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Vol. 5 No. 4 June 2006

New modular arrays added to the mix

THE STORAGE LANDSCAPE has undergone many changes recently, with EMC, LSI Logic (and, by extension, IBM) and Network Appliance (NetApp) all announcing new modular arrays last month. EMC replaced its Clariion CX300, CX500 and CX700 with the new Clariion CX3 family, which includes the CX3 Model 20, CX3 Model 40 and CX3 Model 80. LSI Logic added four new controller models--the 6994, 3994, 3992 Turbo and the 3992, the latter of which IBM will rebrand as its DS4700, replacing the DS4300. Finally, NetApp announced a new high-end family, the FAS6000 line, with a top-end model that scales to 1,008 spindles. The common thread running through all of these systems is 4Gb/sec Fibre Channel (FC) connectivity, although each vendor supports it in varying degrees. NetApp will offer the FAS6000 in both 4Gb/sec and 2Gb/sec configurations; however, the 4Gb/sec extends out only through the network and to the host. That's the important part anyway, says Patrick Rogers, NetApp's VP of products and partners, "since once the data hits the controller, ...

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Features in this issue

  • Deduplication extends to archives

  • Lock up data with fixed-content storage

    For most companies, fixed-content storage requirements are simple: Store the data securely, do it cheaply and provide fast access. With more data subject to external and internal audits, content-addressed storage products are becoming the preferred storage medium for long-term protection of fixed content.

  • Storage growth drives buying plans

    The results from our exclusive semi-annual Purchasing Intentions Survey are in. Storage growth is a key concern for storage managers, as additional capacity has a ripple effect that touches many other components in the storage environment.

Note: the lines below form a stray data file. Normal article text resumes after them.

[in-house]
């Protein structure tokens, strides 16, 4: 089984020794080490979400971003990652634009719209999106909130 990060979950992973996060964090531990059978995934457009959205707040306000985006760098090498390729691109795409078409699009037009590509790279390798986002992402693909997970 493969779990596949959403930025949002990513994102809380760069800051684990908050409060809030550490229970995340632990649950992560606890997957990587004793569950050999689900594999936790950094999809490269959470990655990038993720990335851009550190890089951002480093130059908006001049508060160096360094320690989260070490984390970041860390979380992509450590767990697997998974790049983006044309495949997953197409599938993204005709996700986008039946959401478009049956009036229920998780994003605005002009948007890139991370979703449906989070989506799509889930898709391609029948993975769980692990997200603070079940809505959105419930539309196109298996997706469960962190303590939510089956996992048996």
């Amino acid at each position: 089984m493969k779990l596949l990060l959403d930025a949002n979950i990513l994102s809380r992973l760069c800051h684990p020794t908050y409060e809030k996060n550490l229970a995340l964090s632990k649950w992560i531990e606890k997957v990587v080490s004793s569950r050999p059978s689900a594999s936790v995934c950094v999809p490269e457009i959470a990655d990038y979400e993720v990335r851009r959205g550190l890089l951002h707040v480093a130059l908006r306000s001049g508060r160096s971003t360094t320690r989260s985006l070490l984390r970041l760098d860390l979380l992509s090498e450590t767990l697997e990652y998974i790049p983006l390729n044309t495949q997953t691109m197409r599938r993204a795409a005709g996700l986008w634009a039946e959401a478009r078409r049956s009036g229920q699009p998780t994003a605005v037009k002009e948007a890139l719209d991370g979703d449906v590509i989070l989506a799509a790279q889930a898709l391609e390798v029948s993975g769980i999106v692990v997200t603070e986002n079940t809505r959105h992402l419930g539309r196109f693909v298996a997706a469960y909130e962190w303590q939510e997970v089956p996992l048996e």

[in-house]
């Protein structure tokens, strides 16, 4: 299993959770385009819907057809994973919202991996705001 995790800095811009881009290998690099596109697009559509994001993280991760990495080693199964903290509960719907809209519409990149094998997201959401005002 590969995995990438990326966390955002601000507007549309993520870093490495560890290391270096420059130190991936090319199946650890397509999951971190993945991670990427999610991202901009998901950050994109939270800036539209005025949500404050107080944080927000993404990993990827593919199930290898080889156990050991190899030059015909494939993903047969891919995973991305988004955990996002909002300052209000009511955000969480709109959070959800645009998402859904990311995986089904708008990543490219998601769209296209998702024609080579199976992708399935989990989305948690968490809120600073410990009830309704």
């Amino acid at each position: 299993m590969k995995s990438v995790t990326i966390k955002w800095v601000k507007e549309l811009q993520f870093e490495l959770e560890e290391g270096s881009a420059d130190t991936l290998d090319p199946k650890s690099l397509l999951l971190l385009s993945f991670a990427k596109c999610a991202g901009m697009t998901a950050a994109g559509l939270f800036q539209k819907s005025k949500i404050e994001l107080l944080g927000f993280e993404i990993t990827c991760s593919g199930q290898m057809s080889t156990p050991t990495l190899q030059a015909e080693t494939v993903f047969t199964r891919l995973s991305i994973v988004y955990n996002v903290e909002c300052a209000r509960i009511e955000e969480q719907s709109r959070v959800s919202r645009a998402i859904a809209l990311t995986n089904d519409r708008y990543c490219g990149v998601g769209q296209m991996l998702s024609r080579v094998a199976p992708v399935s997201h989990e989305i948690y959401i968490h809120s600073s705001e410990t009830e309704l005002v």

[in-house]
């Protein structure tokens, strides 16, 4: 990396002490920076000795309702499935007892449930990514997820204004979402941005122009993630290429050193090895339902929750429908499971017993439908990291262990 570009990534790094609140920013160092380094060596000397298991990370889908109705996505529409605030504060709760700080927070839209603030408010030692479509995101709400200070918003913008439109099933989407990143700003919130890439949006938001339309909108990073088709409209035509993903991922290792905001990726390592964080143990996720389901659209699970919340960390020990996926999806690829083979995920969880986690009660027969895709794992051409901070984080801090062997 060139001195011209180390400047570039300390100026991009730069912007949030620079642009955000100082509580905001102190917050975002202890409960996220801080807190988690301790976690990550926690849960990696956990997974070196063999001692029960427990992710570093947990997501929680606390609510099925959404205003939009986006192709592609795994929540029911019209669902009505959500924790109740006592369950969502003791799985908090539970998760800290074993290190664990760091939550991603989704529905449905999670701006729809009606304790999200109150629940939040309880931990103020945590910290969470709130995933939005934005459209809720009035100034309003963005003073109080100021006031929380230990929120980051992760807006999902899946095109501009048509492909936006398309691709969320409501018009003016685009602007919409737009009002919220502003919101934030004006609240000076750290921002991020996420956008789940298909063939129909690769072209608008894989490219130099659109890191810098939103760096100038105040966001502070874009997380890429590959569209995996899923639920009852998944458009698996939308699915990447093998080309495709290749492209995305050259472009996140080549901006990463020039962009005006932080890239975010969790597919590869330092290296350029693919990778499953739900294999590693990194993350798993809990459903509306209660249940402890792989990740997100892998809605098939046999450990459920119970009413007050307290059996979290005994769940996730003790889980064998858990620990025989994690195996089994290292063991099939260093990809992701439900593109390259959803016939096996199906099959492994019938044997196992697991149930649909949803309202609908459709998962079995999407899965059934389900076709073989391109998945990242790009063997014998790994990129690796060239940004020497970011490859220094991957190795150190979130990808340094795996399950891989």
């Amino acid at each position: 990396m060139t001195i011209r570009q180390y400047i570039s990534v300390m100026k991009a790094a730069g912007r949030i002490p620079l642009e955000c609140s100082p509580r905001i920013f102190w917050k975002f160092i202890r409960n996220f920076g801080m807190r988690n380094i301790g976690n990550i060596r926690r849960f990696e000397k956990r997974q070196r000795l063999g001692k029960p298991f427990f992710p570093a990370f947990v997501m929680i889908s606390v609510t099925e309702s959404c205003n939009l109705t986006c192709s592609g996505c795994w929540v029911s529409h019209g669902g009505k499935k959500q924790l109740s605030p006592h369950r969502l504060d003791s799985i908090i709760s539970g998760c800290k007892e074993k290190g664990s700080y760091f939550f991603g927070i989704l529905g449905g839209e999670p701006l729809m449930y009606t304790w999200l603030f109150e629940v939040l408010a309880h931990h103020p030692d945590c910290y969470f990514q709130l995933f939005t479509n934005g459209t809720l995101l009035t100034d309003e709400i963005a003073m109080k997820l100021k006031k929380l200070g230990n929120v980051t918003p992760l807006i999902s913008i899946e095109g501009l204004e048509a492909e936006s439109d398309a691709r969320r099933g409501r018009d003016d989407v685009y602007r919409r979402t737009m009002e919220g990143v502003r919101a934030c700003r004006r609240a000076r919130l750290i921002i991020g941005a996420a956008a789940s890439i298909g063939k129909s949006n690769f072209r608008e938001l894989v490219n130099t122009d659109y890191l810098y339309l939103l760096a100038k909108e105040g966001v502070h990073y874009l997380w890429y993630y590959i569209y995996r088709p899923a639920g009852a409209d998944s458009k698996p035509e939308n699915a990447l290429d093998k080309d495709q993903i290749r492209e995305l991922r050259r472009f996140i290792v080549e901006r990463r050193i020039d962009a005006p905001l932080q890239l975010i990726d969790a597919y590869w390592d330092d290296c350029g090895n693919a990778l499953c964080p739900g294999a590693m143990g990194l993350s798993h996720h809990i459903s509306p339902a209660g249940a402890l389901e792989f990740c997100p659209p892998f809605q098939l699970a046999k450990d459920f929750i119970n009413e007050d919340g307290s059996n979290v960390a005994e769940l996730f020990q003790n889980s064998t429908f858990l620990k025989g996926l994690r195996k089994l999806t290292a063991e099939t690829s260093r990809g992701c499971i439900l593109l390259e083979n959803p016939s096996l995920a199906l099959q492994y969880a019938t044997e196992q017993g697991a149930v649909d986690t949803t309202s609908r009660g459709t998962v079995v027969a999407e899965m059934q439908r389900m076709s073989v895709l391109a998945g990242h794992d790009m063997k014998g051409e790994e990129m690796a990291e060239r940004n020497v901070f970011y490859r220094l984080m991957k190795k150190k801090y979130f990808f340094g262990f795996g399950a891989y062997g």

• Is encryption enough?

    Encrypting data at rest is definitely a reliable security measure, but it should be considered only one component of an effective storage security plan.

Columns in this issue

  • Time to think outside the box when it comes to data protection

    Storage Bin: The concept of "That's the way we've always done it" isn't going to work anymore, and it sure won't help you build an efficient disaster recovery plan. It's time to think outside the box when it comes to data protection.

  • The rise of the ultra-dense array

    by  Stephen Foskett

    Disk drives are getting smaller and smaller even as their capacities rise. Now storage vendors are packing more disks than ever into smaller spaces, which saves costly data center real estate. But the denser arrays also have a downside--higher power consumption and more heat.

  • A look at data classification products for e-discovery

    New technology products that look inside data can help you classify and manage that data more effectively. But these tools can also be leveraged for e-discovery, allowing specific data to be found and acted upon quickly to satisfy legal requirements.

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